Green Mansions By William H. Hudson Chapters 18-19

It was well for me that he spoke rapidly, and finished quickly. Even before he had quite concluded I drew my cloak round my face and stretched myself out. And I suppose that he at once followed my example, but I had grown blind and deaf to outward things just then. My heart no longer throbbed violently; it fluttered and seemed to grow feebler and feebler in its action: I remember that there was a dull, rushing sound in my ears, that I gasped for breath, that my life seemed ebbing away. After these horrible sensations had passed, I remained quiet for about half an hour; and during this time the picture of that last act in the hateful tragedy grew more and more distinct and vivid in my mind, until I seemed to be actually gazing on it, until my ears were filled with the hissing and crackling of the fire, the exultant shouts of the savages, and above all the last piercing cry of "Abel! Abel!" from the cloud of burning foliage. I could not endure it longer, and rose at last to my feet. I glanced at Kua-ko lying two or three yards away, and he, like the others, was, or appeared to be, in a deep sleep; he was lying on his back, and his dark firelit face looked as still and unconscious as a face of stone. Now was my chance to escape — if to escape was my wish. Yes; for I now possessed the coveted knowledge, and nothing more was to be gained by keeping with my deadly enemies. And now, most fortunately for me, they had brought me far on the road to that place of the five hills where Managa lived — Managa, whose name had been often in my mind since my return to Parahuari. Glancing away from Kua-ko's still stone-like face. I caught sight of that pale solitary star which Runi had pointed out to me low down in the north-western sky when I had asked him where his enemy lived. In that direction we had been travelling since leaving the village; surely if I walked all night, by tomorrow I could reach Managa's hunting-ground, and be safe and think over what I had heard and on what I had to do.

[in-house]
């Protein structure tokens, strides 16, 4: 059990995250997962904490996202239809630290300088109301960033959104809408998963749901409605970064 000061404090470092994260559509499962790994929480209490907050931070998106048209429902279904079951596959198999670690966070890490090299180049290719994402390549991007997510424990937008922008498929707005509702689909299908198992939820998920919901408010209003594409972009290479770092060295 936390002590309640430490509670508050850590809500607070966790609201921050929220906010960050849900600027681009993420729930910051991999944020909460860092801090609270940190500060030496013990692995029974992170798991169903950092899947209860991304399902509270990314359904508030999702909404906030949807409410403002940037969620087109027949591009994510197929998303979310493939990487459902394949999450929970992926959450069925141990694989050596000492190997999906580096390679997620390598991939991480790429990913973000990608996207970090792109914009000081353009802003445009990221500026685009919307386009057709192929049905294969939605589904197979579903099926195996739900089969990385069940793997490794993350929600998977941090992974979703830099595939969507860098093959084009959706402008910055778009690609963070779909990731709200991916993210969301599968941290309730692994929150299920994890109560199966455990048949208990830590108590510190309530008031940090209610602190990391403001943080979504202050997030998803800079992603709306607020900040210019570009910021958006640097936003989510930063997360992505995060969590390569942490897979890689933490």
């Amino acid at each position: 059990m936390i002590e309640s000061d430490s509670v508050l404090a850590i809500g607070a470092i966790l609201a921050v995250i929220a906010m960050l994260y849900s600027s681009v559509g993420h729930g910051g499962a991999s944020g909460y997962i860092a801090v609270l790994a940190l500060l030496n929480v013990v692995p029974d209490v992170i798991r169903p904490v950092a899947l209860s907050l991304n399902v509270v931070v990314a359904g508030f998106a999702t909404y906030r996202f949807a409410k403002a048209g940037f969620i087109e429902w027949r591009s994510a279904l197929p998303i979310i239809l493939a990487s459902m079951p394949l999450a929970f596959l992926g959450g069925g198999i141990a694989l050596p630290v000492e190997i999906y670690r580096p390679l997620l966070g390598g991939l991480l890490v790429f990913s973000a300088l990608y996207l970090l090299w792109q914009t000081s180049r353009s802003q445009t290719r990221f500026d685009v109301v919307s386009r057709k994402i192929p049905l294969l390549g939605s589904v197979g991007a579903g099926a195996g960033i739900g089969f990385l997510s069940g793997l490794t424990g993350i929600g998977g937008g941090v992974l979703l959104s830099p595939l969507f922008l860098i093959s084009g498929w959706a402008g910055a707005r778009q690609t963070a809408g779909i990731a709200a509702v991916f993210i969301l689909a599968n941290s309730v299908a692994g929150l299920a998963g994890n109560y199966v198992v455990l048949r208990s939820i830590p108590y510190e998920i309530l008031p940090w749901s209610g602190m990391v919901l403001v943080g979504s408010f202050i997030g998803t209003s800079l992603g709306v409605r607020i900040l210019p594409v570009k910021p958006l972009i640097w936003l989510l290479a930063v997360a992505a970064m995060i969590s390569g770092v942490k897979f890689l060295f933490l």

I moved softly away a few steps, then thinking that it would be well to take a spear in my hand, I turned back, and was surprised and startled to notice that Kua-ko had moved in the interval. He had turned over on his side, and his face was now towards me. His eyes appeared closed, but he might be only feigning sleep, and I dared not go back to pick up the spear. After a moment's hesitation I moved on again, and after a second glance back and seeing that he did not stir, I waded cautiously across the stream, walked softly twenty or thirty yards, and then began to run. At intervals I paused to listen for a moment; and presently I heard a pattering sound as of footsteps coming swiftly after me. I instantly concluded that Kua-ko had been awake all the time watching my movements, and that he was now following me. I now put forth my whole speed, and while thus running could distinguish no sound. That he would miss me, for it was very dark, although with a starry sky above, was my only hope; for with no weapon except my knife my chances would be small indeed should he overtake me. Besides, he had no doubt roused the others before starting, and they would be close behind. There were no bushes in that place to hide myself in and let them pass me; and presently, to make matters worse, the character of the soil changed, and I was running over level clayey ground, so white with a salt efflorescence that a dark object moving on it would show conspicuously at a distance. Here I paused to look back and listen, when distinctly came the sound of footsteps, and the next moment I made out the vague form of an Indian advancing at a rapid rate of speed and with his uplifted spear in his hand. In the brief pause I had made he had advanced almost to within hurling distance of me, and turning, I sped on again, throwing off my cloak to ease my flight. The next time I looked back he was still in sight, but not so near; he had stopped to pick up my cloak, which would be his now, and this had given me a slight advantage. I fled on, and had continued running for a distance perhaps of fifty yards when an object rushed past me, tearing through the flesh of my left arm close to the shoulder on its way; and not knowing that I was not badly wounded nor how near my pursuer might be, I turned in desperation to meet him, and saw him not above twenty-five yards away, running towards me with something bright in his hand. It was Kua-ko, and after wounding me with his spear he was about to finish me with his knife. O fortunate young savage, after such a victory, and with that noble blue cloth cloak for trophy and covering, what fame and happiness will be yours! A change swift as lightning had come over me, a sudden exultation. I was wounded, but my right hand was sound and clutched a knife as good as his, and we were on an equality. I waited for him calmly. All weakness, grief, despair had vanished, all feelings except a terrible raging desire to spill his accursed blood; and my brain was clear and my nerves like steel, and I remembered with something like laughter our old amusing encounters with rapiers of wood. Ah, that was only making believe and childish play; this was reality. Could any white man, deprived of his treacherous, far-killing weapon, meet the resolute savage, face to face and foot to foot, and equal him with the old primitive weapons? Poor youth, this delusion will cost you dear! It was scarcely an equal contest when he hurled himself against me, with only his savage strength and courage to match my skill; in a few moments he was lying at my feet, pouring out his life blood on that white thirsty plain. From his prostrate form I turned, the wet, red knife in my hand, to meet the others, still thinking that they were on the track and close at hand. Why had he stooped to pick up the cloak if they were not following — if he had not been afraid of losing it? I turned only to receive their spears, to die with my face to them; nor was the thought of death terrible to me; I could die calmly now after killing my first assailant. But had I indeed killed him? I asked, hearing a sound like a groan escape from his lips. Quickly stooping, I once more drove my weapon to the hilt in his prostrate form, and when he exhaled a deep sigh, and his frame quivered, and the blood spurted afresh, I experienced a feeling of savage joy. And still no sound of hurrying footsteps came to my listening ears and no vague forms appeared in the darkness. I concluded that he had either left them sleeping or that they had not followed in the right direction. Taking up the cloak, I was about to walk on, when I noticed the spear he had thrown at me lying where it had fallen some yards away, and picking that up also, I went on once more, still keeping the guiding star before me.